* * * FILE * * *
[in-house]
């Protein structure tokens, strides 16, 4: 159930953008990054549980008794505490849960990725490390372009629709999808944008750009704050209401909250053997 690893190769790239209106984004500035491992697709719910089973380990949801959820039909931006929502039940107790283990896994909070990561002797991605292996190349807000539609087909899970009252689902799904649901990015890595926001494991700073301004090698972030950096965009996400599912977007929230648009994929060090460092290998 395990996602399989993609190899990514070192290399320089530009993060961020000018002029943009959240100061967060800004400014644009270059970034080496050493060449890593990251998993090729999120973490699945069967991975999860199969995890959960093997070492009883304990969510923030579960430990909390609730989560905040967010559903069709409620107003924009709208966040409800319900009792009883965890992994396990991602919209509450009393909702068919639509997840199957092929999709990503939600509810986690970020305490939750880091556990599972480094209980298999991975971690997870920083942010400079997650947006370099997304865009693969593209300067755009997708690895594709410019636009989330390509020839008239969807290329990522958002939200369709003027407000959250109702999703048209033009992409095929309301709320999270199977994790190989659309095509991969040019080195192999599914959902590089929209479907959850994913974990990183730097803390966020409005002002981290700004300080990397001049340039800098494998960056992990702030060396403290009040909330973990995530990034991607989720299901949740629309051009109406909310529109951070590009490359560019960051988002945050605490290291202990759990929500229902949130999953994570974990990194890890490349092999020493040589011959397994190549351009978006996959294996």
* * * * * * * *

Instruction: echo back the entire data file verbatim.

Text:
[in-house]
């Protein structure tokens, strides 16, 4: 159930953008990054549980008794505490849960990725490390372009629709999808944008750009704050209401909250053997 690893190769790239209106984004500035491992697709719910089973380990949801959820039909931006929502039940107790283990896994909070990561002797991605292996190349807000539609087909899970009252689902799904649901990015890595926001494991700073301004090698972030950096965009996400599912977007929230648009994929060090460092290998 395990996602399989993609190899990514070192290399320089530009993060961020000018002029943009959240100061967060800004400014644009270059970034080496050493060449890593990251998993090729999120973490699945069967991975999860199969995890959960093997070492009883304990969510923030579960430990909390609730989560905040967010559903069709409620107003924009709208966040409800319900009792009883965890992994396990991602919209509450009393909702068919639509997840199957092929999709990503939600509810986690970020305490939750880091556990599972480094209980298999991975971690997870920083942010400079997650947006370099997304865009693969593209300067755009997708690895594709410019636009989330390509020839008239969807290329990522958002939200369709003027407000959250109702999703048209033009992409095929309301709320999270199977994790190989659309095509991969040019080195192999599914959902590089929209479907959850994913974990990183730097803390966020409005002002981290700004300080990397001049340039800098494998960056992990702030060396403290009040909330973990995530990034991607989720299901949740629309051009109406909310529109951070590009490359560019960051988002945050605490290291202990759990929500229902949130999953994570974990990194890890490349092999020493040589011959397994190549351009978006996959294996």